The year 2016 was full of surprises. It was, for example, the year, when an outsider overcame odds of 5000 to 1 to win the Premier League. It was also the year, when the lyrics of three-minute pop songs were acknowledged to be an art form worth the Literature Nobel. Most importantly, however, politics in the Western hemisphere surprised big time with the vote for Brexit and the election of Donald Trump as the next US president.
While Leicester and Dylan will remain historical footnotes, the political events of last year could be the trigger of something bigger to come. 2016 may well turn out as the year, when US exceptionalism has ended, European integration got derailed and the trend toward globalization and free trade has gone into reverse.
Equity investors: calm despite political shocks
Against a backdrop of a seemingly massive rise in global uncertainty, equity markets have remained unimpressed. US, Canadian, German, French and British equity markets (in local currencies) all posted gains last year, with some indices exceeding or touching previous all-time highs. Even more surprisingly, market volatility was subdued most of the time.
Cliff Asness, one of the most renowned US fund managers and financial market pundits, pointed out in his blog recently that 2016 was a “pretty darn normal” year for US equities. Whether one looks at annualized volatility (13.1%), the biggest (rolling) one-month return (10.4%) or the gain from the year’s low in February to its high in December (24.2%) – all metrics were close to their average over the past decades. In contrast, in European markets volatility was slightly elevated, with annualized volatility in Frankfurt, London and Paris 7%, 5% and 3.5% (percent not percentage points!) above their long-term averages, but despite a number of Europe-specific shocks – Brexit, Italian referendum, the rise of terrorism – plus the emergence of US policy risks (Fed) there were no signs of dramatically stressed markets anytime during the year.
Political uncertainty still elevated
The tranquility of markets is astonishing because during the second half of 2016 uncertainty about the future of economic policy surged, as shown by the Baker-Bloom-Davis Economic Policy Uncertainty Index (see charts below). While policy uncertainty has grown on both sides of the Atlantic, implied stock market volatilities have fallen. Recently, the policy uncertainty index in the US has been more than 100% above its longer-term average, while the equity market volatility (VIX) has traded 20% below its average. In Europe, the situation was similar but not as extreme, with the uncertainty index a third above its average, while V2X, the Euro Stoxx implied volatility index, was 17% below its three-year average.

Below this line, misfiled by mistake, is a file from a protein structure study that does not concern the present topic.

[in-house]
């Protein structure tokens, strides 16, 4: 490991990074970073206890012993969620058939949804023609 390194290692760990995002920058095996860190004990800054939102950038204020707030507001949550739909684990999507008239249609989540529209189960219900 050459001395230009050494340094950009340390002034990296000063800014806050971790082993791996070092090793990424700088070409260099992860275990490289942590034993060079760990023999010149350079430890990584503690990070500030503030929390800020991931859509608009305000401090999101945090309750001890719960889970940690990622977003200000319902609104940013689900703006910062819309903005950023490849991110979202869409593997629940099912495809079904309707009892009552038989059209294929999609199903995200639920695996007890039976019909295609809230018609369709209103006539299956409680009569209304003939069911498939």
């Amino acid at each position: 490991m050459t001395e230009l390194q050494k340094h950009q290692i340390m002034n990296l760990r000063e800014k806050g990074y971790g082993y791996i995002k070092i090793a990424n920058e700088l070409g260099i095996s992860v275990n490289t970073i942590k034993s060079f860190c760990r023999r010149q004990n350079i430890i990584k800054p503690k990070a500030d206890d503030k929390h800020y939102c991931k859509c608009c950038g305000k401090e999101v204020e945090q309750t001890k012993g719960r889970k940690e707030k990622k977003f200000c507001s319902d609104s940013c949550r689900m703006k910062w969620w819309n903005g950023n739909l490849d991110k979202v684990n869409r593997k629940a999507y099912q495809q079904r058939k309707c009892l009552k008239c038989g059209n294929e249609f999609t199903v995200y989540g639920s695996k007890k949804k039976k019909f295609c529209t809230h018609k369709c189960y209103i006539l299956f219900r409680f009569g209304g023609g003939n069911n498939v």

There are three possibilities to explain the disconnect between stock markets and measured policy uncertainty:
First, equity investors just don’t believe that the political events of 2016 will be game changers and, therefore, assume that economic policy uncertainty will recede in the near term. Brexit may happen only in a toned down version; and President Trump will – against his own rhetoric – fall in line with the Republican mainstream; and European elections will not fuel centrifugal political forces any further.
Second, investors believe that the economic backdrop actually has changed in recent months and assume that stocks will benefit relative to other asset classes under the new circumstances. Given a stronger global growth outlook, the end of the earnings recession in the second half of 2016, a pick-up in inflation expectations and the turnaround in interest rates, stocks are seen advancing even as uncertainty stays elevated.
Or third, equity investors are simply too calm, i.e. ignoring looming risks. Thus, there is a chance that they are in for a negative shock, as soon as markets begin discounting a longer period of elevated uncertainty, a more aggressive Fed and the consequences of a more protectionist policy environment.
The first scenario does not appear likely, mostly because it requires optimism on various fronts – in the US as well as in Europe – at the same time. More importantly, it is not supported by the data. While volatility indicators in currency and bond markets are not alarming, they have not fallen since the fourth quarter, in contrast to stock market volatility. It is not plausible to assume that investors in asset classes outside equities have a different view on how the Trump presidency or Brexit or upcoming European elections will play out.
There is some support for the second scenario. Basically, the broadly advertised “reflation trade” that has gained prominence since mid-2016 rests on the assumption that the macroeconomic backdrop has turned beneficial for stocks, while the turn in interest rates together with a more expansionary fiscal policy and a pickup in inflation expectations is creating a rough environment for fixed income assets. That said, developed stock markets already gained 24% since February, 16% since June (Brexit vote) and 10% after the election of Donald Trump. Therefore, also the third scenario – that equity investors are too sanguine at present – cannot be excluded. Despite an improving backdrop for stocks, there is a fair chance that the gap between volatility and broader uncertainty indicators will narrow from below, i.e. that stock market volatility will markedly go up in the course of 2017.